At the second step, we aim to investigate the primary characteristics and dynamic trends of regional SMST across the TP regions in context of the climate change. Based on the regional-scale SMST dataset generated in first step, Chapter 3 presented an analysis of the seasonal variations and interannual trend changes in profile SMST dynamics in a 10-year period for the two hydro-meteorologically contrasting networks, in addition to the characteristics of freeze-thaw (F/T) cycles. The results revealed significant seasonality in the time series of both SM and ST at various depths within both network areas, with the amplitudes of their variations generally decreasing as soil depth increases. Furthermore, it can be observed that the seasonal SM variations in the cold-humid Maqu area are larger than those of the cold-arid Shiquanhe area, whereas the ST seasonality is generally stronger within the Shiquanhe area. In general, the deeper soil layers in both networks presented a later onset of freezing and earlier thawing and, thus, a shorter F/T duration in comparison to the surface layer. Additionally, Chapter 3 also showed the Mann-Kendall trend analysis on a SMST time series spanning approximately 10 years, regarding to separately the warm (from May to October) and cold seasons (from November to April), alongside the full year. The findings demonstrated that the influence of climate change on SMST dynamics was more evident in SM time series within the humid region, whereas it predominantly manifested in ST time series within the arid region.

At the third step, we aim to evaluate the performance of existing satellite- and model-based SMST products on the TP using the ground observations obtained in Chapter 3. To achieve this aim, Chapter 4 showed a comparative analysis of 12 satellite-based and 10 model-based SM products against regional SM data at depths of 5, 20, and 40 cm for the Maqu and Shiquanhe networks. Regarding to the satellite-based surface SM products, the results demonstrated that surface SM retrievals from C- and X-band brightness temperature (TB) measurements (i.e., from LPRM and JAXA AMSR2) generally showed poorer performance compared to those from L-band TB measurements (i.e., from SMAP and SMOS). Among all the products, SMAP_L3 provided the best surface SM retrievals for both networks, with the SCA-V and DCA products performing better in the arid and humid areas, respectively. As a result, the harmonized products produced based on the SMAP data (i.e., SMOSMAP and NNsm) provided enhanced accuracy compared to the SMOS-IC and LPRM/JAXA AMSR2 products. Regarding to the model-based profile SM products, the results indicated that SM estimates generally exhibited higher accuracy in the Maqu humid area compared to the Shiquanhe arid area, and performed better during the warm seasons in comparison to the cold seasons. Furthermore, Chapter 3 presented an assessment of five model-based products, namely ERA5, MERRA-2, GLDAS-2.1 CLSM, Noah, and VIC, against regional ST data at depths of 5, 20, and 40 cm for the Maqu and Shiquanhe networks. The results indicated that all five products underestimated the ST at each depth in both networks, and tended to produce earlier onset of freezing and a later start of thawing at all three depths, leading to a longer F/T duration than ground observations.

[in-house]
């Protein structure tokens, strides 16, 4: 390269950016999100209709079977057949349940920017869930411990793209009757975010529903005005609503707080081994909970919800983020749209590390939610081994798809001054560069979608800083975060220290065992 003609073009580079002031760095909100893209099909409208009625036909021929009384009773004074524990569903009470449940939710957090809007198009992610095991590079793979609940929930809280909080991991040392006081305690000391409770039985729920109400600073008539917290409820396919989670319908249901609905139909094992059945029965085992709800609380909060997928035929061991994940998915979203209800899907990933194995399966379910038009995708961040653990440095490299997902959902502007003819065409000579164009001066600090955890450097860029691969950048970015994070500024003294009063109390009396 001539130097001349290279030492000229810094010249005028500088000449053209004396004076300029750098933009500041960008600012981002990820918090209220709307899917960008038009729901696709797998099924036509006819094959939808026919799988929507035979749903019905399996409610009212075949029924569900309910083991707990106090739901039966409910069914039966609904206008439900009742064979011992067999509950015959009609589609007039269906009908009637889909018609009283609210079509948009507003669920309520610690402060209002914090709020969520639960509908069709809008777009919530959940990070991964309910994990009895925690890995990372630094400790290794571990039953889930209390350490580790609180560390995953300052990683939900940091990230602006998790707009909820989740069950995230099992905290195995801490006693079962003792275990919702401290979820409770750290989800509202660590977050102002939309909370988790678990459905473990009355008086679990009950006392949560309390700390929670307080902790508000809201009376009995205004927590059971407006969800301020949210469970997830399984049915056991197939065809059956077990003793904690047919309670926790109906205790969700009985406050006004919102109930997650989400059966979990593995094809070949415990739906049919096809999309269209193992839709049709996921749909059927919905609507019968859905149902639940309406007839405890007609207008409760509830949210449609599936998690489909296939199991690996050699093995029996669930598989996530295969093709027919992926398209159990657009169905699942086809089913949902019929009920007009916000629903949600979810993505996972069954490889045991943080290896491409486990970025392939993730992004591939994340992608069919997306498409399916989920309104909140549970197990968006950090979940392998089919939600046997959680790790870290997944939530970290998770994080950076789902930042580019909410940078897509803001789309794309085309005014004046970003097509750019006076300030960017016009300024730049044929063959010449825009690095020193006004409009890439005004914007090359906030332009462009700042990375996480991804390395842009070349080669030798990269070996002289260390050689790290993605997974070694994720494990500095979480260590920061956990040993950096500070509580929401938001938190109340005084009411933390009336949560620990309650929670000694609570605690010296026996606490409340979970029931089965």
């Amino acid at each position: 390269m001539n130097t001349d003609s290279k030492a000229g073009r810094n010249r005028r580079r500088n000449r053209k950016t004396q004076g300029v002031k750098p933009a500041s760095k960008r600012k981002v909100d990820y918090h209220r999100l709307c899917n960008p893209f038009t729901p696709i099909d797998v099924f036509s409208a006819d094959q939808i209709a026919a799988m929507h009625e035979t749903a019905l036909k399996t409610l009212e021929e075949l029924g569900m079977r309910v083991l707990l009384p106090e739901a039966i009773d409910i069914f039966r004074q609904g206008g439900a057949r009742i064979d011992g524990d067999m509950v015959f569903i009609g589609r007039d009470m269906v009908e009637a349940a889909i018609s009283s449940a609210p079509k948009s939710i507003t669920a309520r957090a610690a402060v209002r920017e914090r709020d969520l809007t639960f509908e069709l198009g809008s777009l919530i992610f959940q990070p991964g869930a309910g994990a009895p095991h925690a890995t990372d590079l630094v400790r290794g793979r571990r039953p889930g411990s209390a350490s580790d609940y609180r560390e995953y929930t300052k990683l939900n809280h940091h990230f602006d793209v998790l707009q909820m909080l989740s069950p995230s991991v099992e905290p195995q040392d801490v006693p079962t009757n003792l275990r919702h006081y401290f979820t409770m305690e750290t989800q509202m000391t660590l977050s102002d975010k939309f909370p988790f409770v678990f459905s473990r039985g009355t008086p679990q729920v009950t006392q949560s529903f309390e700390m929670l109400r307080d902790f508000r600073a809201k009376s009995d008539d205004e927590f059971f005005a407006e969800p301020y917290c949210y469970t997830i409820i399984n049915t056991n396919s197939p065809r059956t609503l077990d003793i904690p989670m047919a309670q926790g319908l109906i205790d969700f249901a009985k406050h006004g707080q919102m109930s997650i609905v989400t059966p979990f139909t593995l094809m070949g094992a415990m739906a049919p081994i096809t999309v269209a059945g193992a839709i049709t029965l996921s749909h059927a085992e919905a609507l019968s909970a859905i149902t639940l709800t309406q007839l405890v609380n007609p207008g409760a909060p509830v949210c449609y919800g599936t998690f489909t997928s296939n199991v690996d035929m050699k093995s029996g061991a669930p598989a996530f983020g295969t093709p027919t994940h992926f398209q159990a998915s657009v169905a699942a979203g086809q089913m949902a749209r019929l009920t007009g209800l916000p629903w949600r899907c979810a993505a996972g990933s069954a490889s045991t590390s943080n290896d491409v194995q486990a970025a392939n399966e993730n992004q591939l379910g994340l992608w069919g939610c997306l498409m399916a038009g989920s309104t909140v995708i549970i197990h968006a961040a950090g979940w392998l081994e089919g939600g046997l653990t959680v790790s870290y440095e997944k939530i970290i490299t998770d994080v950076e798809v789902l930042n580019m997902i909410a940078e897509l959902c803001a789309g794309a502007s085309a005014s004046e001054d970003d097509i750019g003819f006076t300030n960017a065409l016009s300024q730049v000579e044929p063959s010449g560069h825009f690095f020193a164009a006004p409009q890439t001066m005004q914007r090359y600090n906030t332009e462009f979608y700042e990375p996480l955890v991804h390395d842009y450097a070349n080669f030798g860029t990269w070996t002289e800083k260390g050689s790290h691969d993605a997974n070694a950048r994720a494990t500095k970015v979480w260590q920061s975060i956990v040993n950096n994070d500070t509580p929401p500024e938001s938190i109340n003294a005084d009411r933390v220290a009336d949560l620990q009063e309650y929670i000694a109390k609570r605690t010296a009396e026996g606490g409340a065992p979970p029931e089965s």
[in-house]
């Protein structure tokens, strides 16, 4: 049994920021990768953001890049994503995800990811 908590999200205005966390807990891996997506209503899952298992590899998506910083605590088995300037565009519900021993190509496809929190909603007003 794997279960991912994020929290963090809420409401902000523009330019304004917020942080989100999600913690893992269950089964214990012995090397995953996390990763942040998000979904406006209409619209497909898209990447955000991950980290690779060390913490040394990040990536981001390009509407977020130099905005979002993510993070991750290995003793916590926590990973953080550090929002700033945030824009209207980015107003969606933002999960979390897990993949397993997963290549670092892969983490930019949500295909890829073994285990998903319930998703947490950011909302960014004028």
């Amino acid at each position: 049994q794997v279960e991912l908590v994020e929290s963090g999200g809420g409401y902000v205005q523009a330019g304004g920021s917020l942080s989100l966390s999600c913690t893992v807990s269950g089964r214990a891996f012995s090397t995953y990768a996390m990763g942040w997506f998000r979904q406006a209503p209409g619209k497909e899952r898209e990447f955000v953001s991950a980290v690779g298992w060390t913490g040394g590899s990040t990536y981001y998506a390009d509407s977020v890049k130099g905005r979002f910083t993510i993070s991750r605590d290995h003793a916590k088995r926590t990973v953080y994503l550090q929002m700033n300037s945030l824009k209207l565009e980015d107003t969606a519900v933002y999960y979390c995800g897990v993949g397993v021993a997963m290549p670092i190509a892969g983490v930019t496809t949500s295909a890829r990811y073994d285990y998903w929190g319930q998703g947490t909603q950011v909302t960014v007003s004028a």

At the last step, we aim to improve the accuracy of model-based products on the TP while retaining the advantage of of satellite-based data. To achieve this aim, we pursued two different avenues building upon the assessment results in the third step. In Chapter 4, we explored the potential for enhancing the accuracy of the model-based products through the utilization of both the exponential filter (ExpF) and cumulative distribution function (CDF) matching methods in conjunction with high-performing satellite-based surface SM data. Specifically, the surface SM estimates from SoMo were rescaled using CDF matching method with SMAP_L3 surface SM data as the reference, and then the rescaled SoMo surface SM data was employed to estimate subsurface SM at depths of 20 and 40 cm using the ExpF method, resulting in a reduction of RMSD by 38% and 71% for the Maqu network, as well as 92% and 93% for the Shiquanhe network. In Chapter 5, we conducted three sets of numerical experiments using the Noah model with different soil property data, meteorological forcing data, and model parameterizations. The assessment results suggested an optimal scheme that involves utilizing the augmented Noah model with soil data sourced from in situ samples, driven by the CMFD meteorological forcing dataset. In the Maqu humid region, the scheme achieved a reduction of RMSD by 50% and 60% for SM simulations at depths of 5 and 20 cm compared to the initial Ctrl experiment, as well as 21% and 46% for ST simulations. Similarly, in the Shiquanhe arid region, the scheme achieved a reduction of RMSD by 84% and 88% for SM simulations at depths of 5 and 20 cm compared to the initial Ctrl experiment, as well as 47% and 54% for ST simulations.

Overall, this research generated a reliable SMST dataset by utilizing in situ measurements, to describe the dynamics of the SMST profile on the TP for an long-term period. Furthermore, two effective avenues for improving SMST estimates were developed and evaluated over the TP regions. Future study could focus on extending the improved SMST estimates to cover the entire TP, providing a comprehensive insight into the climatic and hydrological changes of the TP.